Sadness, lethargy, hopelessness: these are all common signs of depression. But are they the only ones? No! Typical depictions of depression include well-known symptoms, like losing interest in activities you once enjoyed or difficulty sleeping, but there are other signs of depression that are less well-known, and this lack of awareness can delay people who are experiencing depression the diagnosis and treatment they need.
Knowing and recognizing the less-common symptoms of depression may help you or someone you care about seek treatment if needed. In this post, we break down the common and less common symptoms of depression and how to get the care you deserve if the lesser-known signs and symptoms seem familiar to you.
Depression is a mood disorder that typically causes a persistent feeling of sadness and loss of interest. It affects how you feel, think, and behave and can lead to or be linked to various other physical and emotional struggles. People with depression might have trouble completing typical day-to-day activities and sometimes feel like it's not worth it to go on.
Depression is not just feeling down or temporarily sad. It's also not a sign of weakness and not something that someone can just "snap out" of.
Depression is complex and can look different for different people. Healthcare providers might categorize depression based on its signs, symptoms, and potential causes, although sometimes depression has no clear cause.
Again, depression looks different for different people and there are a wide range of symptoms, especially for specific types of depression such as bipolar depression are postpartum depression.
Not everyone who is experiencing depression will also experience every symptom; some people only experience a few while others experience almost all of them. Regardless of whether or not you're experiencing symptoms on this list, if you feel like you are depressed, it's best to talk to a mental health care provider to determine if treatment would work for you.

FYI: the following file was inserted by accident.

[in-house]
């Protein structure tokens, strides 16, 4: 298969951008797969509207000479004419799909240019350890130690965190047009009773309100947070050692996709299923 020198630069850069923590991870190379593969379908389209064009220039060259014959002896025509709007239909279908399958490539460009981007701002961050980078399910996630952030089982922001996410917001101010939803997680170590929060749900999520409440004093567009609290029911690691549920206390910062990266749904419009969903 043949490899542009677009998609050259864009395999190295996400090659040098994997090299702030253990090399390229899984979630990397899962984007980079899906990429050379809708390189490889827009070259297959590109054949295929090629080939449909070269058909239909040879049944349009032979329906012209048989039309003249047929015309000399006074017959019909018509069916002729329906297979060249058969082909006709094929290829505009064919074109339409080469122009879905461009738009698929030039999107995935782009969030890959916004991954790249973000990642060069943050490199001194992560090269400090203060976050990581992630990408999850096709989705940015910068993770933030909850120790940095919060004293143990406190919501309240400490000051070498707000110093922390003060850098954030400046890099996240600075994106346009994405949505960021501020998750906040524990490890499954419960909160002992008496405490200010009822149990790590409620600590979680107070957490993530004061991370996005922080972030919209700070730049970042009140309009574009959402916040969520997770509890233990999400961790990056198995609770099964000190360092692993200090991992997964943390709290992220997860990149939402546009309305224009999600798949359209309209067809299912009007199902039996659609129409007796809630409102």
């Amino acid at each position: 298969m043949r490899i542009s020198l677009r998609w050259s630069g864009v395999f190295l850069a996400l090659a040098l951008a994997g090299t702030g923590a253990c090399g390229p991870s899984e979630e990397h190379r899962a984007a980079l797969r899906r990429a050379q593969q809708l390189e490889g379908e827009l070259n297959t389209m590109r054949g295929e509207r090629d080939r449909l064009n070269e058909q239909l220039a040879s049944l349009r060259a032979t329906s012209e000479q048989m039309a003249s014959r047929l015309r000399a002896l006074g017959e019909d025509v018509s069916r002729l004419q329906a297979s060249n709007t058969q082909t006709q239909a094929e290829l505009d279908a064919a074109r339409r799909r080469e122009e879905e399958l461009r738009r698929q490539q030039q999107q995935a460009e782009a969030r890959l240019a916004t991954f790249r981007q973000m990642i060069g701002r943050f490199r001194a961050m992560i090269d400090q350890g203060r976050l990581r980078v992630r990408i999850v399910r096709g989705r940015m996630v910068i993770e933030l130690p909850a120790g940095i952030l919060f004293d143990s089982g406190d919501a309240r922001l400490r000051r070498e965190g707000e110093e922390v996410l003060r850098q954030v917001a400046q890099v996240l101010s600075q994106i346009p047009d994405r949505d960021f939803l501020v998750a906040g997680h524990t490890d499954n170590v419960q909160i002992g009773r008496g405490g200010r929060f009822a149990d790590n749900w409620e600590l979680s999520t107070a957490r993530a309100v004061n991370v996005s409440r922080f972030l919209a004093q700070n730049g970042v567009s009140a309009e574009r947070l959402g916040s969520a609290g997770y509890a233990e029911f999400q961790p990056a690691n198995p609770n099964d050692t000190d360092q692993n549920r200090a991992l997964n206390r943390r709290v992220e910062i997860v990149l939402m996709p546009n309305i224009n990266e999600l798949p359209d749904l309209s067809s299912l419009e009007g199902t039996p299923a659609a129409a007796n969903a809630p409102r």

While we typically think of sadness, decreased energy, and hopelessness as signs of depression, there are other symptoms that might be more surprising.
If you're experiencing aches or pains such as cramps, headaches, digestive problems, or more that don't have a clear physical cause, there could be an underlying mental health struggle.
Chemicals in your brain such as serotonin and norepinephrine don't just affect your mood, they also impact how you experience physical pain, so it makes sense that the chemicals linked to depression may also impact how you feel in your body.
Some people experiencing depression find that they have difficulty concentrating on tasks, remembering things, or making decisions. Studies have shown that depression can indeed reduce cognitive function such as memory and your ability to focus.
This is also known as brain fog, and can impact your day-to-day life greatly. Forgetfulness, slow reaction times, loss of memory, and a general feeling of not being able to think properly can be frustrating and, of course, saddening and can have a big impact on our personal and professional lives.
While sadness is a well-known symptom of depression, anger is a related but lesser-known symptom. People who experience anger as a symptom of depression might feel like their irritability or impatience come out of nowhere and appear out of character or like an overreaction to whatever is occurring. The social faux pas can in turn cause people who are experiencing depression and the related anger outbursts to feel guilt and confusion.
What's more, the symptoms of depression and its effects on the individual can vary depending on a person's age. Young children might be anxious, clingy, cranky, or act out in certain ways, such as refusing to go to school, or pretending to be sick in order to avoid activities.